Multiple Imputation for Missing Data

Multiple imputation for missing data is an attractive method for handling missing data in multivariate analysis. The idea of multiple imputation for missing data was first proposed by Rubin (1977).

Procedure

The following is the procedure for conducting the multiple imputation for missing data that was created by Rubin in 1987:

  • The first step of multiple imputation for missing data is to impute the missing values by using an appropriate model which incorporates random variation.
  • The second step of multiple imputation for missing data is to repeat the first step 3-5 times.
  • The third step of multiple imputation for missing data is to perform the desired analysis on each data set by using standard, complete data methods.
  • The fourth step of multiple imputation for missing data is to average the values of the parameter estimates across the missing value samples in order to obtain a single point estimate.
  • The fifth step of multiple imputation for missing data is to calculate the standard errors by averaging the squared standard errors of the missing value estimates. After this, the researcher must calculate the variance of the missing value parameter across the samples. Finally, the researcher must combine the two quantities in multiple imputation for missing data to calculate the standard errors.

Features

Multiple imputation for missing data has several desirable features:

  • Multiple imputation for missing data makes it possible for the researcher to obtain approximately unbiased estimates of all the parameters from the random error. The researcher cannot achieve this result from deterministic imputation, which the multiple imputation for missing data can do.
  • This multiple imputation for missing data allows the researcher to obtain good estimates of the standard errors. The multiple imputation for missing data is unlike single imputation, since it doesn’t allow additional error to be introduced by the researcher.
  • The researcher can perform multiple imputation for missing data with any kind of data in any kind of analysis, without well-equipped software.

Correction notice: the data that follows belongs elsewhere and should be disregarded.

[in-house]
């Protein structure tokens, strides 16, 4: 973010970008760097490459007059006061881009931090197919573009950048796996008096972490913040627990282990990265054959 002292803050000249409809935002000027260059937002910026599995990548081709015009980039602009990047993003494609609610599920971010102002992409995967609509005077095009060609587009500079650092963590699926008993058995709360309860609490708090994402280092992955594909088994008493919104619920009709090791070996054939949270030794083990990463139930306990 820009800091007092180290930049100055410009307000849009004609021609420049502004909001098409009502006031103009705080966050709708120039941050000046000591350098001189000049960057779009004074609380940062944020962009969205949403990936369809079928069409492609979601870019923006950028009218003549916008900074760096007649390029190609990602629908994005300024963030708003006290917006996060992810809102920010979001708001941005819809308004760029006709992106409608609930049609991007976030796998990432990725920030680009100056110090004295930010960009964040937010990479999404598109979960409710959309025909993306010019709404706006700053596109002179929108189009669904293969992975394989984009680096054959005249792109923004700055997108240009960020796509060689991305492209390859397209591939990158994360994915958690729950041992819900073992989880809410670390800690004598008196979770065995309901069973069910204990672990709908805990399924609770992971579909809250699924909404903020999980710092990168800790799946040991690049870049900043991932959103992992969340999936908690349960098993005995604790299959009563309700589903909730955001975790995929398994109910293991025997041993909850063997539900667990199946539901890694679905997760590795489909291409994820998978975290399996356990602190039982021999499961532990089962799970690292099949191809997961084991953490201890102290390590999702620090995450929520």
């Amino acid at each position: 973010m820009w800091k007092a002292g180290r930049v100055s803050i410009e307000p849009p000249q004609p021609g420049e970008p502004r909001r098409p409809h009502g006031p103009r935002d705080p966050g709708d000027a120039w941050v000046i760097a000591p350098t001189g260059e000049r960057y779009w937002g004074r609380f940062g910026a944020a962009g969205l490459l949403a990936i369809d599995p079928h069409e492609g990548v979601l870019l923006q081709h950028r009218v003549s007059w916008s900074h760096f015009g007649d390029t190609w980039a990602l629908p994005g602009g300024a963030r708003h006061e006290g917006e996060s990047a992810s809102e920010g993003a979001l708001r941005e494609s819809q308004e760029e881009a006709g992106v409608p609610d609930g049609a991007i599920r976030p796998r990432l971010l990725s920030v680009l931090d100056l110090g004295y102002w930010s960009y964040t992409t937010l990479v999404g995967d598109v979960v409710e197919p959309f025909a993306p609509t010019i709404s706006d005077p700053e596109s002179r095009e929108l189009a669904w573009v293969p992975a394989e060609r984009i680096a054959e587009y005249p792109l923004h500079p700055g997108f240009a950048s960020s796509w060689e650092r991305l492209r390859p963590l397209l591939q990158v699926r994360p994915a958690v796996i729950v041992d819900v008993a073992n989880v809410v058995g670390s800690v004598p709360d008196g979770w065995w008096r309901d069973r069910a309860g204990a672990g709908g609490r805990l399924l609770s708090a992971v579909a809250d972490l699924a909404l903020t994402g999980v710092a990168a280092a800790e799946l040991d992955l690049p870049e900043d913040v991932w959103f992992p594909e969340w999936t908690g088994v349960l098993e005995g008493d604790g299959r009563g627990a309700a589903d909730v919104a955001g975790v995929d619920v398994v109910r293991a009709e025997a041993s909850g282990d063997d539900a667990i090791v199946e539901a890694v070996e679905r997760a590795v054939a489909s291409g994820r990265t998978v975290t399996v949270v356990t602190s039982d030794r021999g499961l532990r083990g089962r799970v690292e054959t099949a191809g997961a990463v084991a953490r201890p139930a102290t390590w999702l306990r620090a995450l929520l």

However, there are certain conditions that should be satisfied before performing multiple imputation for missing data.

Conditions

Conditions that should be satisfied before performing multiple imputation for missing data:

  • The first condition for the multiple imputation for missing data is that the data should be missing at random. In other words, the first condition for the multiple imputation for missing data states that the probability of the missing data on a particular variable can depend on other observed variables, but cannot depend on itself.
  • The second condition for the multiple imputation for missing data is that the model that is used by the researcher to impute the values should be appropriate.
  • The third condition for the multiple imputation for missing data is that model that is used by the researcher should match with the other model that is used for the multiple imputation for missing data.

However, the problem is that it is quite easy for the researcher to violate such conditions while performing multiple imputation for missing data. This is because there are cases of multiple imputation for missing data where the data is not missing at random.

In order to solve this problem, the researcher estimates the model for the data that is not missing at random. But such models are complex and untestable, and they therefore require some well equipped software to perform.

Another thing the researcher should keep in mind is that if ‘missing at random’ is satisfied, then the unbiased estimates obtained by multiple imputation for missing data are not always easy to interpret.

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